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ICAAC 2008: Abacavir/lamivudine plus Boosted Atazanavir Provides Potent Antiviral Activity at All Viral Load Levels

Recently presented data have offered conflicting evidence concerning the relative effectiveness of nucleoside reverse transcriptase inhibitor (NRTI) backbone combinations using abacavir or tenofovir. New data presented this week at the 48th International Conference on Antimicrobial Agents and Chemotherapy (ICAAC 2008) in Washington, DC, provide further support for both sides of the debate. (The HEAT and GlaxoSmithKline trial review results were presented again as posters at ICAAC.)

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ICAAC 2008: Boosted Atazanavir (Reyataz) and Lopinavir/ritonavir (Kaletra) Are both Highly Effective through 96 Weeks

Long-term clinical trial data show that modern HAART regimens offer continued antiviral efficacy over time, although toxicities remain a concern.

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October 15 is National Latino AIDS Awareness Day -- CDC Study Looks at HIV/AIDS in U.S. Hispanic/Latino Population

Wednesday, October 15, is National Latino AIDS Awareness Day. This observance presents an opportunity to increase awareness of the disproportionate burden of HIV/AIDS within the Hispanic/Latino community.

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ICAAC 2008: Continuous HAART Associated with Elevated Risk of Bone Loss in SMART Treatment Interruption Trial

Evidence has accumulated over the past several years showing that antiretroviral treatment interruption guided by CD4 cell count is a risky strategy that can lead to a higher risk of both AIDS-defining opportunistic illnesses and serious conditions such as cardiovascular disease that are not traditionally considered HIV-related, but may be due to inflammation and other abnormalities associated with ongoing viral replication.

Researchers initially explored structured treatment interruption in an effort to spare patients some of the side effects, inconvenience, and costs of life-long therapy. But most studies to date have demonstrated few such benefits, especially given the development of more tolerable and easier to use drugs.

The latest analysis from the large SMART trial, however, indicates that continuous HAART may increase the risk of bone loss (osteopenia, or the more serious osteoporosis). Data were presented this week in a late-breaking poster at the 48th International Conference on Antimicrobial Agents and Chemotherapy (ICAAC) this week in Washington, DC.

Research looking at bone mineral density (BMD) in people with HIV has produced conflicting results. Several studies have shown that HIV positive people have lower BMD compared with the general population, but it is not clear whether this is related to HIV infection itself, antiretroviral therapy, an accelerated aging process, or other unknown factors.

Briefly, the SMART study included 5472 HIV positive participants with a CD4 cell count above 350 cells/mm3 at baseline who were randomly assigned to either stay on continuous antiretroviral therapy (the "viral suppression" arm), or to interrupt treatment when their CD4 count was above 350 cells/mm3, resuming when it fell below 250 cells/mm3 (the "drug conservation" arm). The study was halted prematurely in January 2006 after interim results showed that people who periodically stopped therapy had both a higher rate of AIDS-related opportunistic infections or death and serious heart, liver, and kidney disease.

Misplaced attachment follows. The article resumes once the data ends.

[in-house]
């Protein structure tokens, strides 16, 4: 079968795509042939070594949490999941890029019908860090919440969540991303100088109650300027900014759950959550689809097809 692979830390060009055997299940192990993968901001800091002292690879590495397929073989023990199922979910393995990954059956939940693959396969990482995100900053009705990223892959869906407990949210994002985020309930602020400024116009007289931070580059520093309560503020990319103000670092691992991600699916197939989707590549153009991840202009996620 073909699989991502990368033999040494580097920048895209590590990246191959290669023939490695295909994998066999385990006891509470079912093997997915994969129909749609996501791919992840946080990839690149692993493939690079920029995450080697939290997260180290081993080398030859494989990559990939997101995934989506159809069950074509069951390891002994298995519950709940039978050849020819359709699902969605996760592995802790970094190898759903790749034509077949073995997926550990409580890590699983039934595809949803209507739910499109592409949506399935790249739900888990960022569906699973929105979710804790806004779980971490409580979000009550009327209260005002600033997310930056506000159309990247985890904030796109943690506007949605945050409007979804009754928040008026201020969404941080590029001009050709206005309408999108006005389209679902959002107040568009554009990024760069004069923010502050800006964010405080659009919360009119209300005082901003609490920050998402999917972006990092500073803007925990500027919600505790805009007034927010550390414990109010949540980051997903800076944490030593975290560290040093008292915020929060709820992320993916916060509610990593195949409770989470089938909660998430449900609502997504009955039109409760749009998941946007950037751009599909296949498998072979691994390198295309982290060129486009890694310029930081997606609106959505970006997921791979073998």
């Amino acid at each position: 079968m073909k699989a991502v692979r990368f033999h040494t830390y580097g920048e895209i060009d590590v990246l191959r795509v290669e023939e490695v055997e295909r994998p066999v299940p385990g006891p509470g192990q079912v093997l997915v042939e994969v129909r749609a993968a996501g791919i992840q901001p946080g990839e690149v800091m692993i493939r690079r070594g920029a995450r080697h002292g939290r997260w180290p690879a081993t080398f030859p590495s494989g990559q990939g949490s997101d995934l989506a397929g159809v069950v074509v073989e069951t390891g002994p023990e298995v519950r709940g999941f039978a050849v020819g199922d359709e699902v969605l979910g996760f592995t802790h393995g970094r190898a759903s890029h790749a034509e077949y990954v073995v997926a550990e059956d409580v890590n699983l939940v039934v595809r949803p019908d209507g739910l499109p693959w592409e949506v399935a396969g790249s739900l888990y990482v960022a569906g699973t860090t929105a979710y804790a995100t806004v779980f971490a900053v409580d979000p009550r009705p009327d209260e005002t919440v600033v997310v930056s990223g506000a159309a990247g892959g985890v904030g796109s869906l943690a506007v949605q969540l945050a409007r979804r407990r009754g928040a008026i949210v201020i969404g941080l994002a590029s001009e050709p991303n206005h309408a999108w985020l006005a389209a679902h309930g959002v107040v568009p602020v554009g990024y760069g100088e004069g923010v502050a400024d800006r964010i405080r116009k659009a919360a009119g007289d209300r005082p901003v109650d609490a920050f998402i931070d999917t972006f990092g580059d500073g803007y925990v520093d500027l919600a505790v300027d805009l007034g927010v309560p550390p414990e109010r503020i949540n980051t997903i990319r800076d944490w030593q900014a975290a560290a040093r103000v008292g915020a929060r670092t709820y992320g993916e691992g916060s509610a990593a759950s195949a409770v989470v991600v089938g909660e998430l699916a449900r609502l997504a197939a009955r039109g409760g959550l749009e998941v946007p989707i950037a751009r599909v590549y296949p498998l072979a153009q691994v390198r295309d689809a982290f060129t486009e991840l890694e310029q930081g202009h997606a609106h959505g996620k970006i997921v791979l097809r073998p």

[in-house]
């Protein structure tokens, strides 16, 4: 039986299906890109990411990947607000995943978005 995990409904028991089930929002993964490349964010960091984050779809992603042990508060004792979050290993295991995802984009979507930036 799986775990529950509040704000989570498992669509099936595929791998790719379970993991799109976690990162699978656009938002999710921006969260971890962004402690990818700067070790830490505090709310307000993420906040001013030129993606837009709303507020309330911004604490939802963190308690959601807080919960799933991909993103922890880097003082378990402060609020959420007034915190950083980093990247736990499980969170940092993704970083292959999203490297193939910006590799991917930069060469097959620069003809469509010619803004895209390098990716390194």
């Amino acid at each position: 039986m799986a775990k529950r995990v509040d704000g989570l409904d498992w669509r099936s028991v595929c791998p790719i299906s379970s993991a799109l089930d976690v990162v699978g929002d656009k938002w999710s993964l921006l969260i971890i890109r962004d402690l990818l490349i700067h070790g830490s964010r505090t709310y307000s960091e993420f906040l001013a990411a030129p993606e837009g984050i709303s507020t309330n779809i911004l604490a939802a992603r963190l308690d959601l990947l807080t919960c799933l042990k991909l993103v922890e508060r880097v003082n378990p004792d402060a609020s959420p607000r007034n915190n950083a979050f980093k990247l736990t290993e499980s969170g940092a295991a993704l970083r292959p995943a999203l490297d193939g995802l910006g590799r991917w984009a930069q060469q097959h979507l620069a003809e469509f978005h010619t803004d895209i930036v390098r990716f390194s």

The substudy presented at ICAAC included 275 SMART participants, of whom 214 had sufficient available bone data (98 in the continuous therapy arm, 116 in the treatment interruption arm). Most (81%) were men, the median age was 44 years, and about 45% smoked (a known risk factor for bone loss).

Hip and spine BMD were measured annually using dual-energy x-ray absorptiometry (DEXA), and trabecular BMD of the spine was assessed using quantitative computed tomography (CT). The investigators used longitudinal models to compare BMD changes in the 2 arms, and assessed the incidence of reported fractures in the study as a whole. Further, they evaluated associations between BMD decline and cumulative antiretroviral drug use in the continuous therapy arm.

At baseline, 12% of the patients had osteoporosis, median t-scores (a standard measure of bone density) were -0.5 for the femur, -0.9 for the spine by CT, and -0.7 for the spine by DEXA. Participants were followed for a mean of 2.4 years.


• In the continuous therapy group, patients received ART for 93% of total follow-up time, compared with 37% in the treatment interruption group.

• In the continuous therapy group, femur BMD declined by 0.9% per year, spine BMD by CT declined by 2.9% per year, and spine BMD by DEXA decreased by 0.4% annually.

• BMD decreases were significantly smaller in the treatment interruption group, especially during the first year when most were not yet on therapy.